is there any justification that make watching the sky on these occurrences (equinox/solstice) better than any other day?
Not really. The winter solstice has the advantage that it is a nice long night (assuming you're not observing from the equator, or your planet has a negligible axial tilt, etc) but that's about it.
Would it be believable that it can only work on these days because it is when another celestial body out there is out of the way and so not blocking its view?
It would be rather odd that something should move out of the way precisely on those four days, and then immediately move back. Obviously if the something is technological, that some other explanation can be made for its behavior, but it doesn't sound natural.
Imagine that this mechanism has to locate a very specific point in the sky.
One thing, visible from four widely spaced points on the planet's orbit, but not visible at any other time? I'm not really buying it, but I suspect I'm a lot more nitpicky than most, and have a harder time suspending my disbelief.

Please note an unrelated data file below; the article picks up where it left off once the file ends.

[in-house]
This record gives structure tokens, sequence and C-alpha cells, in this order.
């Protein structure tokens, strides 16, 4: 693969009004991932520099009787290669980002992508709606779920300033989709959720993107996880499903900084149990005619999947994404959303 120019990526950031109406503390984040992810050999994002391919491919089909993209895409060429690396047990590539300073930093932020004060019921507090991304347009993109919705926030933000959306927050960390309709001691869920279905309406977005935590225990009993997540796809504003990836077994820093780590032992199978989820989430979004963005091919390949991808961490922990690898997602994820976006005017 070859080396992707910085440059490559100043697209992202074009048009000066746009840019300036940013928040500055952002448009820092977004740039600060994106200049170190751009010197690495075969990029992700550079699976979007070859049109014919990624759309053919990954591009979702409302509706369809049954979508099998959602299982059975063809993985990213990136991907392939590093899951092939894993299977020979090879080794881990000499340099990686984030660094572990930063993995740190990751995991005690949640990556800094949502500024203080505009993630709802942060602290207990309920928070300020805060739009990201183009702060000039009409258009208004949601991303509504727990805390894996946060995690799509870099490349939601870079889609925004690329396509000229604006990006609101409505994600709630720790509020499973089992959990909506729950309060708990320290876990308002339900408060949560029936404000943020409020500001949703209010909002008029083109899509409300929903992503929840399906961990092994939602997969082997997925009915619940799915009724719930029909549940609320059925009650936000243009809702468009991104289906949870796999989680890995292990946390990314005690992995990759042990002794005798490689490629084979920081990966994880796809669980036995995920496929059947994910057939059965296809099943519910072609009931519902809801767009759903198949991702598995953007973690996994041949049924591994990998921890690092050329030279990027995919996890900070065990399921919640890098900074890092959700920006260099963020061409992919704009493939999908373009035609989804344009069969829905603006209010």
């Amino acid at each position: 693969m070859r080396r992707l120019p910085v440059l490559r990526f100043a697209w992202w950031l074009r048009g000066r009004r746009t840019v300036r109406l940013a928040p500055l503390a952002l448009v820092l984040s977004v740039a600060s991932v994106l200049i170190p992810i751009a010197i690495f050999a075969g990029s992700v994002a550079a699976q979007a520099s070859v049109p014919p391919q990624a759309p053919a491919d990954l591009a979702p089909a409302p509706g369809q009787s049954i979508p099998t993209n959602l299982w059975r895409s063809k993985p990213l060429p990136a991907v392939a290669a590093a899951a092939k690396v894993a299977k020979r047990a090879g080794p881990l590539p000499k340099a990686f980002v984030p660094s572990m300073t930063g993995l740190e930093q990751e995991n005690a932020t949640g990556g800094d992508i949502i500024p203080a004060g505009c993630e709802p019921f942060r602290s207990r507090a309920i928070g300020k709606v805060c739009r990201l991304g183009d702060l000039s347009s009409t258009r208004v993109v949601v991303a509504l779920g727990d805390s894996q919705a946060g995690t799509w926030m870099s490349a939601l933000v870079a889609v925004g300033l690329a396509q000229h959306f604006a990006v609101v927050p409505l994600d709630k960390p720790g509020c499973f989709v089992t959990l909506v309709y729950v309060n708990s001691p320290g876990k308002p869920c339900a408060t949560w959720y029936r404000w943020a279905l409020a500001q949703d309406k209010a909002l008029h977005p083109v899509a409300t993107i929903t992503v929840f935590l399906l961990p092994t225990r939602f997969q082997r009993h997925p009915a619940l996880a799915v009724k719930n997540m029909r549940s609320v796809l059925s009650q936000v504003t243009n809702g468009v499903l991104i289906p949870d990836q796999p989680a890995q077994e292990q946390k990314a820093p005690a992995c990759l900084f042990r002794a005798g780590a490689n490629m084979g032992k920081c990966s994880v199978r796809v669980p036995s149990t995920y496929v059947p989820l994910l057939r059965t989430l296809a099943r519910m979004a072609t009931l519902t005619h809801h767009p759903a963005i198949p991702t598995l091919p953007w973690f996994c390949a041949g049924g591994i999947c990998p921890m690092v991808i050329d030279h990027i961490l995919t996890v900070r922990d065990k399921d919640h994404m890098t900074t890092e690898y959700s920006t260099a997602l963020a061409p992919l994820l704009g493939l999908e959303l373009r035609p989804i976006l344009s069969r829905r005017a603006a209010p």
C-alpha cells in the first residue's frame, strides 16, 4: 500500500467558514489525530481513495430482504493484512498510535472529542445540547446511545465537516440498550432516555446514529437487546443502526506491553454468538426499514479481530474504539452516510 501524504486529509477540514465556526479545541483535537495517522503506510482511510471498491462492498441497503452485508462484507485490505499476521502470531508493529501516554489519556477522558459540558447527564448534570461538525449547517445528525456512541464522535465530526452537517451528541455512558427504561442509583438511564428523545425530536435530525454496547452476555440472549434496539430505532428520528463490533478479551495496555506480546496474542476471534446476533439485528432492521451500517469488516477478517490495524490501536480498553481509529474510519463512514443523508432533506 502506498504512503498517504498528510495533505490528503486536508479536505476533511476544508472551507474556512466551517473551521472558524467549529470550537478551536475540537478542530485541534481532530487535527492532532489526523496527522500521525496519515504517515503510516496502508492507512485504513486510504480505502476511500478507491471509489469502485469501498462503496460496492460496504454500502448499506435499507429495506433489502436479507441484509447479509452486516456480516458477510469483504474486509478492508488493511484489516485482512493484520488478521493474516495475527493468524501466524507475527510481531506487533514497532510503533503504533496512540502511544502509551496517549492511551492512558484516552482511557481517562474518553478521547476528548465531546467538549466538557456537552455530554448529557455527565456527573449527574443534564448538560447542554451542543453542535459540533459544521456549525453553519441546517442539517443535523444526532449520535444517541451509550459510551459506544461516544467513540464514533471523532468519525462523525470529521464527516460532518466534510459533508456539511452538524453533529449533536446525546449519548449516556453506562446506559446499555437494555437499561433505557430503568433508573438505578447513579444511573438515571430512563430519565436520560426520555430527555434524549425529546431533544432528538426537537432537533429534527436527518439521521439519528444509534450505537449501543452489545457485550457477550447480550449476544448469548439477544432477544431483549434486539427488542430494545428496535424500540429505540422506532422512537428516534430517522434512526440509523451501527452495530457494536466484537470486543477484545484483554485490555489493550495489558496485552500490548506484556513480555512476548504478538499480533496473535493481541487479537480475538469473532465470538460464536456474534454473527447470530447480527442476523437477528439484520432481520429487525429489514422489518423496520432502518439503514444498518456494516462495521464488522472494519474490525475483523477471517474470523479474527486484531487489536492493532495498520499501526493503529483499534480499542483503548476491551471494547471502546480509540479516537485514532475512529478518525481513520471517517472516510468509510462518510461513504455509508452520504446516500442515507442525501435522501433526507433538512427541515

So what's to be done?
One solution that allows for nearly arbitrary amounts of contrived situations is to have something technological, that does some specific odd things at specific strange times for whatever reason. This may or may not fit your theme, and it does also shift the problem from "why observe at these times" to "why do a thing at these times", so it doesn't really fix the underlying problem.
You can handwave in some other process that occurs four times a year that just so happens to coincide with the solstices and equinoxes. The period of a conjunction with an inner planet, possibly. I don't know if having the timing be a coincidence is something you'd find particularly satisfying, though.
If you were happy to have it fire once a year, then it would be reasonable to have something with a slightly odd structure, say a deeply buries observatory of some kind, with a viewing shaft that only points at The Thing at a specific time each year, and during the rest of the year it just isn't visible. Such a system might have been built to last over a very long period of time (perhaps like the clock of the long now), hence its slightly unusual structure. It can't have been built to last for too long though, because axial precession is a thing and over the timescale of millenia the apparently fixed stars will move... either your target will not be visible through the device at all, or it will appear on a day other than the solstice, etc.